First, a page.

When I’d been knitting for about three months, I signed up for a full weekend of classes at Stitches West, ranging from one-hour workshops on fixing mistakes, knitting backwards and continental knitting, to a half-day class on Tunisian crochet and a full-day class on the top-down sweater method. I’m pretty sure it was the fixing mistakes teacher I’m remembering having opened up the floor to questions at the end. Someone asked, “What do you think it’s really important to get good at?” Which was an interesting question, I thought. And the teacher responded, “Neck shaping.” Which seemed completely out of left field to me, being a total newb in a room full of newbs. I couldn’t imagine why I would ever need to know how to do that myself, and had no clue how one would go about learning it. OMG. Of course, I wound up inadvertently learning the basics of it in that top-down sweater class, and I’ve drawn on that ever since. I’m comfortable calculating the rate of increase on a top-down sweater, based on whether I want a crewneck or V-neck or whatever, and can turn that around for a bottom-up. Which is about to come in handy.
I mentioned back in our Meet the Panel post that I was concerned about the neck shaping on Amanda. There is only one photo of the sweater in the book (!) and the model’s hair is obscuring the neckline, but it still gave me pause. I looked at the project photos on Ravelry and it does seem to be a case where the neck doesn’t sit quite right on some people, with the tops of the button bands wanting to flap forward and outward. It’s because the neck shape is high, wide and shallow — almost like high boatneck. Buttoned all the way up, it sits the way a high boatneck would. But split open into a cardigan, those high fronts have nothing to anchor them.
We’ll get into more detail about this tomorrow, in part 2. But meanwhile, I’m here to tell you that it won’t be an issue for me after all, as I’ve decided to make my Amanda into a shawl-collar cardigan instead! Reader Callie C asked in the comments recently whether it would be “easy” to make this alteration — specifically, to give Amanda a Bellows collar — noting that she has not knitted a cardigan before. Easy is in the eye of the beholder, but I responded as follows:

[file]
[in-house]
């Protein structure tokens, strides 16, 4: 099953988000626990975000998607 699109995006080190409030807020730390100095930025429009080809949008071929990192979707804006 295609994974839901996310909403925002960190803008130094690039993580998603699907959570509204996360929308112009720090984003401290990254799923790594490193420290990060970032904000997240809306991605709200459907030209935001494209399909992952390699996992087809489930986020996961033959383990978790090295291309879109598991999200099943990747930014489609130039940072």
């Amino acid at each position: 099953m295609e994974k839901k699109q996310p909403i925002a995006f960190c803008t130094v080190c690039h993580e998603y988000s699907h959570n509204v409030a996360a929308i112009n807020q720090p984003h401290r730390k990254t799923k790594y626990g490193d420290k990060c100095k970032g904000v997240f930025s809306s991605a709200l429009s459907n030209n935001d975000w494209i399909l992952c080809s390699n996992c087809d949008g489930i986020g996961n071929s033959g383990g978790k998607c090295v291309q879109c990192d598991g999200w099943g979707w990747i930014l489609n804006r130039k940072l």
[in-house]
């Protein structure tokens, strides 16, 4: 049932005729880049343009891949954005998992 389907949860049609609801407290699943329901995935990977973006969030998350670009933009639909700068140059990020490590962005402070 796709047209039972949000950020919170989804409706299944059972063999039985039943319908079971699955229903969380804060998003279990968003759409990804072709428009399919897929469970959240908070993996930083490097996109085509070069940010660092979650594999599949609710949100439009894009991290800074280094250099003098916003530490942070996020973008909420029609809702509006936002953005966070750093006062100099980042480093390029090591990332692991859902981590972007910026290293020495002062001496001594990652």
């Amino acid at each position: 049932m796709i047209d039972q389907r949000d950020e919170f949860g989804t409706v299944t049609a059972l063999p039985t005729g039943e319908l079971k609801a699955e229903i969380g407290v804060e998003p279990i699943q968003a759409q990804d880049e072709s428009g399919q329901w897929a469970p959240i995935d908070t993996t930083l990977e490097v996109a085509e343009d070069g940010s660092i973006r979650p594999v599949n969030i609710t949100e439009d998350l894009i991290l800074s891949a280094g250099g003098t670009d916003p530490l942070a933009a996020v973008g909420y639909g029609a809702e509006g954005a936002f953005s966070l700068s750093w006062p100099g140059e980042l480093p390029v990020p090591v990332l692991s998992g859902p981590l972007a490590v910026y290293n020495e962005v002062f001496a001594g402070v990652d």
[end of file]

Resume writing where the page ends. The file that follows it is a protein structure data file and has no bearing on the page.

I wouldn’t say it would be “easy” but it could certainly be done. The biggest trick is you’d have to change the neck shaping. If you look at the shape of the main fabric on Bellows, it’s a v-neck shape, with the fronts gradually sloping away from each other. You’d have to create that curved edge in order to do a Bellows-style band. For a shawl collar like that, you pick up stitches all the way up one front, around the neck, and back down the other front, and work your ribbing outward from there, and the shawl-collar part itself is created with short rows.
Given that they’re both worsted-weight sweaters, I would buy the Bellows pattern and compare the row gauges (its, Amanda’s, yours) to see if you could just use the neck-shaping numbers from Bellows and then work the collar from that pattern, too. But even if it’s not a perfect 1:1, you could see how Bellows is done and then apply that same thinking to Amanda.
… I should note that you’d be applying that shape to a raglan yoke (Amanda is raglan; Bellows is set-in sleeves), so it wouldn’t be worked exactly the same way as the Bellows fronts. …
Once she got me started, I couldn’t stop thinking about how great a shawl collar would be. Of course, no two shawl collars are alike: There are deep-V, narrow, professorial types, and high-V, super-round Peter Pan-ish types. I’m doing this despite the fact that the other two sweaters I currently have in progress — Channel and Slade (the poor thing) — are both shawl collars, but they’ll all be quite different. I think the shaping on Bellows is pretty perfect, but bought the pattern and the gauge is drastically different than mine/Amanda’s. I hadn’t realized it’s two strands of Shelter (worsted) held together and knitted at bulky gauge. Still useful for seeing the rate of the slant and where it begins and ends. (And I imagine I’ll be knitting Bellows one day anyway — especially knowing it’s bulky!) So I’m on the hunt for other patterns with good shawl shaping and a more similar row gauge — e.g. The Shepherd Cardigan! — but I’ll probably wind up just winging it, and redoing if need be. (Why row gauge, you ask? Because to make this mod, we need to concern ourselves with how many rows are worked within the yoke section, and figure out how many decreases to distribute at what rate amongst those rows. Plus picking up stitches along the selvage is about how many stitches you’ll pick up into the ends of how many rows.)
It’ll be awhile before I get to the neck shaping — I still have half my sleeves plus my back to do — but once I get to it, assuming it works out, I promise to share my notes.
Tomorrow I’m talking to Kate about her many mods, how they led to her set-in sleeve alteration, and what she suggests for tweaking Amanda’s neck shape.
PREVIOUSLY in #fringeandfriendsknitalong: WIP of the Week, week 6